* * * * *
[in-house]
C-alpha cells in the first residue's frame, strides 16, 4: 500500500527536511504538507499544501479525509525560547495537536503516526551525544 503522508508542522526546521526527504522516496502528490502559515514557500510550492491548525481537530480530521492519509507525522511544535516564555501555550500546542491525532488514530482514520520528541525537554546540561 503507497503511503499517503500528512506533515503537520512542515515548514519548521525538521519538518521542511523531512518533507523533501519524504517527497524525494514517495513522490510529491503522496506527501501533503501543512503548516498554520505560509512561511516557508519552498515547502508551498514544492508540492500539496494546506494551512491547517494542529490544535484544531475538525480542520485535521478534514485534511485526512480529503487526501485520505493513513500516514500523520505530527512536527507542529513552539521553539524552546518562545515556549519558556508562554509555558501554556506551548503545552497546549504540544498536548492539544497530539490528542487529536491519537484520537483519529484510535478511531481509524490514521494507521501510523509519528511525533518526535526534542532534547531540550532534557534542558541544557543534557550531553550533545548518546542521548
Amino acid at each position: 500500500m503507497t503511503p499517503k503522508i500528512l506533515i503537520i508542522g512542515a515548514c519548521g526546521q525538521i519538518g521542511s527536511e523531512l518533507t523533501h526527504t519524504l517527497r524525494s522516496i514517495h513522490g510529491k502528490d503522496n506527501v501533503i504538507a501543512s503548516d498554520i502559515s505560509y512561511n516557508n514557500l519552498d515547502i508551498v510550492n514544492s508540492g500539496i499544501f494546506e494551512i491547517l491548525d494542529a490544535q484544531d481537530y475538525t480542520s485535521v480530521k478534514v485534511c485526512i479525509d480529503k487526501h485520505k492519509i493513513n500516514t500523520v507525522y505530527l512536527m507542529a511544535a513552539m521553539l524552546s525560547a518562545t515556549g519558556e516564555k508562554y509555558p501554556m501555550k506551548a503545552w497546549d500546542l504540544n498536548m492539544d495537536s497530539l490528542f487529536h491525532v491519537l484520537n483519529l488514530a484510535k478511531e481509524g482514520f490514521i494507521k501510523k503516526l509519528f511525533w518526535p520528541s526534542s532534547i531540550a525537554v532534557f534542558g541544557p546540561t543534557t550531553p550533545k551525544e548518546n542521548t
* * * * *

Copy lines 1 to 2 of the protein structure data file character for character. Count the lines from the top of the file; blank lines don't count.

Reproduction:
[in-house]
C-alpha cells in the first residue's frame, strides 16, 4: 500500500527536511504538507499544501479525509525560547495537536503516526551525544 503522508508542522526546521526527504522516496502528490502559515514557500510550492491548525481537530480530521492519509507525522511544535516564555501555550500546542491525532488514530482514520520528541525537554546540561 503507497503511503499517503500528512506533515503537520512542515515548514519548521525538521519538518521542511523531512518533507523533501519524504517527497524525494514517495513522490510529491503522496506527501501533503501543512503548516498554520505560509512561511516557508519552498515547502508551498514544492508540492500539496494546506494551512491547517494542529490544535484544531475538525480542520485535521478534514485534511485526512480529503487526501485520505493513513500516514500523520505530527512536527507542529513552539521553539524552546518562545515556549519558556508562554509555558501554556506551548503545552497546549504540544498536548492539544497530539490528542487529536491519537484520537483519529484510535478511531481509524490514521494507521501510523509519528511525533518526535526534542532534547531540550532534557534542558541544557543534557550531553550533545548518546542521548